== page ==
The aim of this thesis is to examine and compare the High Court judgments in constitutional cases of Latham and Evatt, and to trace any political attitudes inherent in these judgments. The method is comparative: each with the other and each with himself in a different period. Verbal analysis of the text of judgments has been the main tool, and the thesis is based on some 150 cases. Considerations of space have precluded the inclusion of much interesting political narrative of the careers of each man, butt a brief description has been provided.
There is an obvious danger in a thesis such as this, of arguments of the post hoc ergo propter hoc variety creeping in. May I now issue a general disclaimer. What I have endeavoured to show is coincidence and consistency of views, and I have tried to use those words.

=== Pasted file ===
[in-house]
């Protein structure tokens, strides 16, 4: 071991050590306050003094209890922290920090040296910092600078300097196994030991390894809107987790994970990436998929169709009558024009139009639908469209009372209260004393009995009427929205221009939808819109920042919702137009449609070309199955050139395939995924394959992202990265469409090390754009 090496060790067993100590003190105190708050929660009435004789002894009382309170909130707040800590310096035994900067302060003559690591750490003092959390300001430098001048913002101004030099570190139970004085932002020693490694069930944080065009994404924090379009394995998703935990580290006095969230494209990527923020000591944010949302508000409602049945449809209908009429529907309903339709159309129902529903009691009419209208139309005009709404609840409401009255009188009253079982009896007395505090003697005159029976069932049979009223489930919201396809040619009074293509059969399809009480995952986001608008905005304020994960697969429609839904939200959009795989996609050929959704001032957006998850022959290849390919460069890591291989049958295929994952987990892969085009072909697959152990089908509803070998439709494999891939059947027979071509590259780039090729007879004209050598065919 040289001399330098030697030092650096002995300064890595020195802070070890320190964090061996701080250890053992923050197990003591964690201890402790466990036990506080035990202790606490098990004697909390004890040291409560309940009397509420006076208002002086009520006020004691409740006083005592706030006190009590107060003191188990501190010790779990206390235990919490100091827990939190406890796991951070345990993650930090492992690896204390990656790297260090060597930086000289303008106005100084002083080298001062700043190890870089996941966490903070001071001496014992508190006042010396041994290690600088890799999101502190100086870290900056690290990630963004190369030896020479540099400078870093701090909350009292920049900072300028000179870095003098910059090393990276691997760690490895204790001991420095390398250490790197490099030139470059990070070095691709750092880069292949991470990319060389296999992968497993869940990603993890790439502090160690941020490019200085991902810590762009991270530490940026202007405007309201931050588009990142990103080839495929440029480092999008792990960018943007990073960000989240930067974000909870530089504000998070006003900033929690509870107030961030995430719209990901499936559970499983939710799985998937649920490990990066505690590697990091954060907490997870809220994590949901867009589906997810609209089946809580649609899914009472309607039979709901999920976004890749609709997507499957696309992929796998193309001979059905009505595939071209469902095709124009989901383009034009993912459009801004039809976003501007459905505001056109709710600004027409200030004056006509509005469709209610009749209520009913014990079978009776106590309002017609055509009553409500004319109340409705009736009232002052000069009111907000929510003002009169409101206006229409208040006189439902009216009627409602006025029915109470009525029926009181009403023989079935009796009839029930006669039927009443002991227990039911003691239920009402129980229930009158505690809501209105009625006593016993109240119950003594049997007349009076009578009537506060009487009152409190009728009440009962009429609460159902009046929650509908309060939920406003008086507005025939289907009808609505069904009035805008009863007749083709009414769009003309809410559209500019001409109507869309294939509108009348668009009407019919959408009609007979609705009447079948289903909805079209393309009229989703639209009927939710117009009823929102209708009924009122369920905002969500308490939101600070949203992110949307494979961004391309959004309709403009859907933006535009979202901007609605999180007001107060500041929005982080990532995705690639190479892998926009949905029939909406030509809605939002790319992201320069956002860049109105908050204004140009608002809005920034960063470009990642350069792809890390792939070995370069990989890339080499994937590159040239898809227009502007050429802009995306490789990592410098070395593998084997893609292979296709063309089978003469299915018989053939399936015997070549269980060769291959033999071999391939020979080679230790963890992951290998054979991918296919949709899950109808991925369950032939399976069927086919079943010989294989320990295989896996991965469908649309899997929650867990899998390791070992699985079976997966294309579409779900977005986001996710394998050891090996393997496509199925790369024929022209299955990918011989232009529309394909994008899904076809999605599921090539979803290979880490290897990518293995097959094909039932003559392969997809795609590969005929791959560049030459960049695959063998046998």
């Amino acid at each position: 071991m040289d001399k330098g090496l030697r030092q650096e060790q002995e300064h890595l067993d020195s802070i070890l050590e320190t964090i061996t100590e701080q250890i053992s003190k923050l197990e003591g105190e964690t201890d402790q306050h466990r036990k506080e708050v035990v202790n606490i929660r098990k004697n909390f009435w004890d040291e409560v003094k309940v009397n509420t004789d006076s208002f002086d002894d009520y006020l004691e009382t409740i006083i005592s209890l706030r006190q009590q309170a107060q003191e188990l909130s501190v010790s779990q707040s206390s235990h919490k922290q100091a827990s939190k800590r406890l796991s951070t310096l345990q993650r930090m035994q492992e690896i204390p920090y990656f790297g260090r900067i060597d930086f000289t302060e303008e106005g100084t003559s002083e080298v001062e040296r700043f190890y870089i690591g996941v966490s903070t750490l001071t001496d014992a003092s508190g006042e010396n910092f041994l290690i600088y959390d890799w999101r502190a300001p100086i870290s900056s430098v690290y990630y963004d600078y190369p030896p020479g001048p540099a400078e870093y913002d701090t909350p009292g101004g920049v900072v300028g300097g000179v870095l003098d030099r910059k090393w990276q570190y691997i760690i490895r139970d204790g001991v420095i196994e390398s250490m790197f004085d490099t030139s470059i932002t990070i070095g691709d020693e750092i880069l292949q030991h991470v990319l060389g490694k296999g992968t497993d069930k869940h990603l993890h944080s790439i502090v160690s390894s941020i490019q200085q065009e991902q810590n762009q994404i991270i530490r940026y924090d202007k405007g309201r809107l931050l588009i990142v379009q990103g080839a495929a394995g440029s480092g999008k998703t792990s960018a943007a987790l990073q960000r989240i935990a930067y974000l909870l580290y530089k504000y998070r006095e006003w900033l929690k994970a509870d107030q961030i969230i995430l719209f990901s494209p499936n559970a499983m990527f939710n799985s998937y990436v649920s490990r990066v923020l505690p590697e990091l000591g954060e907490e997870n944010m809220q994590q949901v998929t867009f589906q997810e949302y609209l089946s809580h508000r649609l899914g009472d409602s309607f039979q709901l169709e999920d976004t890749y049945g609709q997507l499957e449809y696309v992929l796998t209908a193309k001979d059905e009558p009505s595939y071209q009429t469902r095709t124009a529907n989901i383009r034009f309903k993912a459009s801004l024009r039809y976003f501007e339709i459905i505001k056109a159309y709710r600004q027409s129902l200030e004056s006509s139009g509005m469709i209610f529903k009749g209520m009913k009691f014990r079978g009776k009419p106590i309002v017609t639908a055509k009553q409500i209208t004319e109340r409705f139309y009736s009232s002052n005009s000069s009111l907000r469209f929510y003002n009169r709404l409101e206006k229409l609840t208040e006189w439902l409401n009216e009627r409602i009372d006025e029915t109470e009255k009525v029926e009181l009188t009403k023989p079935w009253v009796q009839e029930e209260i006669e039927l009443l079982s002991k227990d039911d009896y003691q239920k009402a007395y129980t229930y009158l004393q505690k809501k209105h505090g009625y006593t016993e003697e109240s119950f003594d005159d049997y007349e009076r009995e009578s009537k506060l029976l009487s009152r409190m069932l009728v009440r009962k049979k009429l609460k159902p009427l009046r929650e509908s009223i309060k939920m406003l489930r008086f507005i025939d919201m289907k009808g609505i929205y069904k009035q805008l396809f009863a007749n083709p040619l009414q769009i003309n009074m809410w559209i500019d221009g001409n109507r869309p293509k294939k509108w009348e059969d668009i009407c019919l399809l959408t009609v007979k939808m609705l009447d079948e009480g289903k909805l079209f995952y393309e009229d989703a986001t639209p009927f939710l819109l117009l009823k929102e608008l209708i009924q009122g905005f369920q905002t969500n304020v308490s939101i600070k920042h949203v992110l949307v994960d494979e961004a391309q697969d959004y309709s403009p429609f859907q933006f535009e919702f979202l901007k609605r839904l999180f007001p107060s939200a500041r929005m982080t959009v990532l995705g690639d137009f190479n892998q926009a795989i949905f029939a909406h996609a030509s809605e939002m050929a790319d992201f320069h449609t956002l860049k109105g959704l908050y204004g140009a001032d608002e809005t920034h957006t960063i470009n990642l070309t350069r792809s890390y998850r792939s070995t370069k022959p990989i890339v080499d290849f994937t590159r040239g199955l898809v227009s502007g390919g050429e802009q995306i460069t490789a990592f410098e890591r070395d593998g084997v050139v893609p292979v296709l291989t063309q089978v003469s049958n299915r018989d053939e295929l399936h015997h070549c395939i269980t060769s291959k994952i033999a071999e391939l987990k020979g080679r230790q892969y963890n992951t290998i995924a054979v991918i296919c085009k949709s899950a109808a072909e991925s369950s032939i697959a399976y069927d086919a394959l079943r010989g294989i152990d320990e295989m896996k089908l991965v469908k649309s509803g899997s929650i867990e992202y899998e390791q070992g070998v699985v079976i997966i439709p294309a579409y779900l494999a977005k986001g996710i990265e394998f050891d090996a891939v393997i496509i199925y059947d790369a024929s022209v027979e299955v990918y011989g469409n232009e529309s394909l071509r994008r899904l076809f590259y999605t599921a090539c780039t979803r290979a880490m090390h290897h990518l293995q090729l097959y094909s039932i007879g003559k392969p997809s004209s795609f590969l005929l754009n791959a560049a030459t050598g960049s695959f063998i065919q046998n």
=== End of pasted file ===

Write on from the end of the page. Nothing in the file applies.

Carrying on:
Another danger in relying upon verbal analysis is that people don't always mean what they say. This is particularly true of statements in Parliament. Nevertheless I have relied on these where, in my judgment, it seemed reasonably safe to do so, on the basis of the "best evidence” rule.
Originally it was intended to include workers compensation cases, and these were read. However judgments in these cases were always expressed in legalistic terms, and no headway was made. These cases are included in Appendix IV for collectively, the decisions provide an interesting point. In other fields, the amount written has been dictated by the amount of material available and particularly by the number of cases heard by either man. In chapter VI, for example, more is written on Latham because he heard twelve cases on individual liberties compared with Evatt's five. ……………………